Senate Health Bill Could Do Great Harm to Home-and-Community-Based Services
July 17, 2017 01:40 PM
The Better Care Reconciliation Act (BCRA), the Senate Republican plan to dramatically alter “Obamacare,” will, if it becomes law, endanger home-and-community-based services for millions of Americans due to severe Medicaid cuts, according to analyses by NAHC and other responsible and reputable sources.
Happily, the BCRA instructs the Department of Health and Human Services to encourage states to adopt or extend home-and-community-based services Medicaid waiver programs, which allow seniors and the disabled to remain in their own homes. However, the BCRA still includes steep Medicaid cuts of around $770 billion over ten years, which would equal a 26 percent cut in funding by 2026 and ballooning to a 35 percent reduction by 2036. It is very difficult to see how HHS can plausibly encourage states to increase home-and-community-based services (HCBS) in the teeth of such severe Medicaid spending reductions.
The BCRA would limit future Medicaid spending with a per capita cap – capping funding at a certain amount per beneficiary – and the amount of money allocated would rise year-to-year less than the current projection for Medicaid per capita costs, according to Congressional Budget Office (CBO) projections. That means the cuts would be real and would accelerate with time, likely growing larger every single year. According to the CBO, states struggling to pay the bills with a drastically reduced federal contribution would almost certainly be forced to restrict eligibility, cut provider payments, and eliminate optional services.
Elimination of optional services is of particular concern to the home health community, of course. (States currently increase or reduce funding for optional services based on budgetary concerns.) The biggest share of Medicaid funding for optional services provides home-and-community-based services (HCBS) to the elderly, disabled and ill.
Nursing home care must be provided to all eligible beneficiaries, but the same is not true of home-and-community-based services. Despite official HHS prodding of states to shift funding to HBCS and LTSS, state governments would inevitably be compelled to return to spending the bulk of Medicaid money on institutional care, forcing people out of their homes against their will.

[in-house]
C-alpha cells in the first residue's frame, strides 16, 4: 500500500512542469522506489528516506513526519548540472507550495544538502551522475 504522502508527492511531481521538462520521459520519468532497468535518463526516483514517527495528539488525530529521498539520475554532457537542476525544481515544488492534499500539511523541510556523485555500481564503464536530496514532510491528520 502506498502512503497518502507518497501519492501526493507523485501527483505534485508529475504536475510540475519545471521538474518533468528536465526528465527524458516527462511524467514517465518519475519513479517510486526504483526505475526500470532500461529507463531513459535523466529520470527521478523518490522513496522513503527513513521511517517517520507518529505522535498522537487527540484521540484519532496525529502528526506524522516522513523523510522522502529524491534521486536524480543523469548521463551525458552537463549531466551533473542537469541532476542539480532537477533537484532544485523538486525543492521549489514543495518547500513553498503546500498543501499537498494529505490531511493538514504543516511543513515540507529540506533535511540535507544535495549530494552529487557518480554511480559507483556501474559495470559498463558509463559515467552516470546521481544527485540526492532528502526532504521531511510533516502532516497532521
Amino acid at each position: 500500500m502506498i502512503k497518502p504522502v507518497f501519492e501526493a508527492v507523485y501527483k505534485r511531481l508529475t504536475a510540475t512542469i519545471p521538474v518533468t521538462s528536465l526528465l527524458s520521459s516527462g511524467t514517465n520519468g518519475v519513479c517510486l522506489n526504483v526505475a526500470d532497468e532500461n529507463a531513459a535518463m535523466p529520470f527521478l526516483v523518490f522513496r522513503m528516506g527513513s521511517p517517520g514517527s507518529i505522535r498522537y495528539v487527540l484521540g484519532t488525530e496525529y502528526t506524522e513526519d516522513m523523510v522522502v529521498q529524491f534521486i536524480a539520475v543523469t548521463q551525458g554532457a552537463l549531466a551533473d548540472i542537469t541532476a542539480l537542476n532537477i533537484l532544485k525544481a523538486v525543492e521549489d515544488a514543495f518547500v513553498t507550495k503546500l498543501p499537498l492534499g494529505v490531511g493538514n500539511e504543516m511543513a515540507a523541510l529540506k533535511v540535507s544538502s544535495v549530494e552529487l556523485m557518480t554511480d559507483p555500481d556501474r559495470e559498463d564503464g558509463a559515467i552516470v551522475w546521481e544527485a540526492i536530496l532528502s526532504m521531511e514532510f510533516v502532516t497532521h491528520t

The share of Medicaid funding for long-term services and supports (LTSS) rose from less than 20 percent in 1995 to 55 percent 20 years later, allowing three million people to remain in their own homes rather than be forced into institutional care. The need for HCBS will continue to grow as the population increases and ages. The Silver Tsunami – 10,000 people turning 65 every single day and many more people surviving into advanced old age, when health care costs grow faster – will not be cheap.
However, as noted above, the per capita caps on Medicaid funding would not rise to account for an increase in per beneficiary costs.
Additionally, the per capita caps will put similar pressure on hospice because it is also an optional service under Medicaid. Over 40 states offer hospice services through Medicaid, but, faced with per capita caps, those states might come to see nursing homes as a viable alternative to hospice.
This does not have to happen. Please use the NAHC Legislative Action Center to tell your members of Congress to reject Medicaid cuts in any health care reform legislation. It takes only a few moments and millions of home health patients and providers could be depending on it.